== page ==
Climate and Sustainable Development Network (CSDevNet), a network of civil society organisations working on climate change and sustainable development in Nigeria, has called on the Federal Government to ban the production and utilisation of single-use plastics in the country.
Mr Atayi Babs, the National Coordinator of the Network made the call in a statement released on Tuesday to commemorate the 2018 World Environment Day in Abuja.
Babs said that in line with the objectives of the 2018 World Environment Day, which had “Beating Plastic Pollution” as its theme, the Federal Government should map out strategies for the evolution of plastic pollution-free environment in Nigeria.
“CSDevNet, in collaboration with partners and other non-state actors, want the government to go beyond rhetoric and mere sloganeering to set in motion the process of banning single-use plastics in Nigeria.
“The 2018 World Environment Day presents a veritable opportunity for us to consider how we can make changes in our everyday lives to reduce the heavy burden of plastic pollution on humans and the environment.
“In spite of the fact that plastics have many valuable uses, Nigeria has become over-reliant on single-use or disposable plastic materials; with severe consequences on the environment,’’ he said.
Babs said that CSDevNet had recognised the fact that overcoming plastic pollution was a huge challenge, particularly if one considered the current culture of disposable economy existing in the country.
“Fifty per cent of plastics in use are of the disposable or single-use type. Globally, we buy one million plastic bottles every minute and use up to 5 trillion plastic bags every year.
“Dumping plastic bottles, bags and cups after a single use is projected to result in our oceans holding more litter than fish by 2050, while an estimated 99 per cent of all seabirds will have ingested plastics.
“There is even evidence that plastic waste threatens soil fertility. Reports by Ocean Conservancy suggest that there will be more plastics than fish in oceans by 2050,’’ he said.
Babs said that already, plastics had been found in over 60 per cent of all seabirds and in all sea turtle species that mistook plastics for food.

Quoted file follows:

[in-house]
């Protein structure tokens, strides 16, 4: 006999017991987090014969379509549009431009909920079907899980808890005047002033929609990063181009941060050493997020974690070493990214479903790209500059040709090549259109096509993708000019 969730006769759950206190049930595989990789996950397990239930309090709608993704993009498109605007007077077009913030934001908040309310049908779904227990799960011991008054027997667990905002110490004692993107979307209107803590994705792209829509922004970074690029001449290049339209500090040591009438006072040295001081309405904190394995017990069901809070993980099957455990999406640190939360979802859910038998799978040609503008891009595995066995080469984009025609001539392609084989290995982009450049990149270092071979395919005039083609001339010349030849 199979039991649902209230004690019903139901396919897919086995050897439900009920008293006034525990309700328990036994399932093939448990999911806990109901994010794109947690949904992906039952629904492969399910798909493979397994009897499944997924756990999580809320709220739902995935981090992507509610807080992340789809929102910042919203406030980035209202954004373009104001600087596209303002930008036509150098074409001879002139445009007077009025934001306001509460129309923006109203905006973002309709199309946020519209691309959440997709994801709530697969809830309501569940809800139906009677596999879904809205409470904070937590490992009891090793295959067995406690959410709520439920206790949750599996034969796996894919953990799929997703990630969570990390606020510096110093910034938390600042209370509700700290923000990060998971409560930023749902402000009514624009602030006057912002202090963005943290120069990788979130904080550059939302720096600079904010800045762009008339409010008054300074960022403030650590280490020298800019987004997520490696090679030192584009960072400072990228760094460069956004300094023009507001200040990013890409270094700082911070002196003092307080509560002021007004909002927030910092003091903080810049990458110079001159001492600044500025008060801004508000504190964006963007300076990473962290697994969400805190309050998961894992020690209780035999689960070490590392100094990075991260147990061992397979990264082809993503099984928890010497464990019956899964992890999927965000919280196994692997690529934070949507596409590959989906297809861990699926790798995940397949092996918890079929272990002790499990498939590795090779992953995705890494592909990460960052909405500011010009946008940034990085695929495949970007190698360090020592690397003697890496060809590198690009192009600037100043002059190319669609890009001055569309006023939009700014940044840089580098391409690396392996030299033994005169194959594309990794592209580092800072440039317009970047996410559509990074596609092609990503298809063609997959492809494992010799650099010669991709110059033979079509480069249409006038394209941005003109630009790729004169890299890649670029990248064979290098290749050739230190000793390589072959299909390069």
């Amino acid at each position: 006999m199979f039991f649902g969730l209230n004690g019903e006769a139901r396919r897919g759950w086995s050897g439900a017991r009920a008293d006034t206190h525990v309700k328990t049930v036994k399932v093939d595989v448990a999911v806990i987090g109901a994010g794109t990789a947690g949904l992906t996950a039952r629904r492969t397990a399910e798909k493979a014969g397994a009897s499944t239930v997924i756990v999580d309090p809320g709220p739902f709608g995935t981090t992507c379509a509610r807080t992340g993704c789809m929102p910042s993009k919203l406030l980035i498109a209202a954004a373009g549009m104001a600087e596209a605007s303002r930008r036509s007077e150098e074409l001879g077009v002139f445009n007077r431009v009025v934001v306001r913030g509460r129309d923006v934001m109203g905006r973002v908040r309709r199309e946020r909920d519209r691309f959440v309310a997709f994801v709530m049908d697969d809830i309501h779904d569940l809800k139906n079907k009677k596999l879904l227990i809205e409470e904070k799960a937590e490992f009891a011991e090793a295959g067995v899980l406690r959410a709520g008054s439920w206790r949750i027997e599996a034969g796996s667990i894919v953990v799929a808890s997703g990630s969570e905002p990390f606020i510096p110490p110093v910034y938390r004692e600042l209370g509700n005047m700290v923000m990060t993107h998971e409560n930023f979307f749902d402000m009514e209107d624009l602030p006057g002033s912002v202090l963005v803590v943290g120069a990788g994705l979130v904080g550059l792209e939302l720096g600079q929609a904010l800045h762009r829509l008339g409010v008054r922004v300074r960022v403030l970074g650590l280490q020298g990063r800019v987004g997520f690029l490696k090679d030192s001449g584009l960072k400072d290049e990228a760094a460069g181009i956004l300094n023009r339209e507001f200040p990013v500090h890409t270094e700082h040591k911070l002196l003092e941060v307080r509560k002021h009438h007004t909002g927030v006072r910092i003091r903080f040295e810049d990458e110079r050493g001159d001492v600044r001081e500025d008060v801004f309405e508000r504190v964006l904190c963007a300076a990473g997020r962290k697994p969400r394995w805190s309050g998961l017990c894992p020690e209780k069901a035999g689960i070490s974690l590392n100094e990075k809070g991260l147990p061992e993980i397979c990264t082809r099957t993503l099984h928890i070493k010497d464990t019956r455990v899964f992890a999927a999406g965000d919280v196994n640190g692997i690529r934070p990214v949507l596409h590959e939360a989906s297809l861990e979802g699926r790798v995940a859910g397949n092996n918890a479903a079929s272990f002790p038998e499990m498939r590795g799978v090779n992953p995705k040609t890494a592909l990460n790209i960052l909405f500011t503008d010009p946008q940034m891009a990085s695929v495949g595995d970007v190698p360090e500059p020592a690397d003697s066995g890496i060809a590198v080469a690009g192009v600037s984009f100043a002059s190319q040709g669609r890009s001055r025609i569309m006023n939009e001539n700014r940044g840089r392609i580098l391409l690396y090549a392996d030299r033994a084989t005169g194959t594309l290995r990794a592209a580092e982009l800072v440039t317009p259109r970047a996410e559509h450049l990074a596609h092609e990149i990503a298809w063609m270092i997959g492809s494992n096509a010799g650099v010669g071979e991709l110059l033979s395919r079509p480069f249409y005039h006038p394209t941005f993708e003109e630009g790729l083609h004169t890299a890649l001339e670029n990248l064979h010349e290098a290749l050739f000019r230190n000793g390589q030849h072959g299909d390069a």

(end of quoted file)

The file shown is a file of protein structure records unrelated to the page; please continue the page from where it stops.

“We must, however, beat plastics — for our survival and for the survival of other species. We need fish, not plastics,’’ he added.
The ecologist stressed that FG had a major role to play in the campaign to overcome plastic pollution by addressing the current scourge of plastic waste on urban and rural landscapes across the country.
“Across Africa, several African countries including, Cote d’Ivoire, Cameroon, Mauritania, Tunisia, Kenya, Uganda Rwanda, Tanzania, Morocco, South Africa have enacted laws relating to the ban on the use, manufacture and importation of single-use plastic bags.
“In view of the fact that outright bans on single-use plastics without viable and affordable alternatives such as biodegradables or paper-based alternatives, which are often perceived as more expensive and less durable, could negatively affect some sections of the society as well as small and medium-size enterprises.
“We urge the Nigerian authorities to introduce the plastic bag levy, which is favoured in several countries across the globe, including the United Kingdom, and such measures have significant success in relation to inducing behavioural change towards single-use plastics.
“In some countries such as South Africa, it has been reported that funds raised from the plastic bag levies are not only used in investing in recycling programmes but also in programmes that will bring about fundamental behavioural changes — both at the individual or the corporate level — towards beating plastic pollution for good.
“The funds are also channelled towards creating empowerment opportunities for the teeming young population,’’ he said
Babs said: “We believe Nigeria can toe this line by providing incentives such as tax breaks for companies to encourage plastics recycling.
“The companies can also be encouraged to transform their production processes towards the manufacture of biodegradable alternatives.
“Legislation should be made as part of a holistic programme for sustainably transforming the economy and prohibiting all non-biodegradable plastics from the country.
“In line with the proposals, we call on the Presidency, through the Federal Ministry of Environment, to initiate steps aimed at regulating the manufacture, use and disposal of single-use plastics in Nigeria.
“CSDevNet, hereby, commits itself to collaborating with the National Assembly Committees on Environment, Habitat and Climate Change and other relevant non-state actors in the aggregated efforts at crafting an institutional framework to tackle the menace of plastic pollution in the country,’’ he said.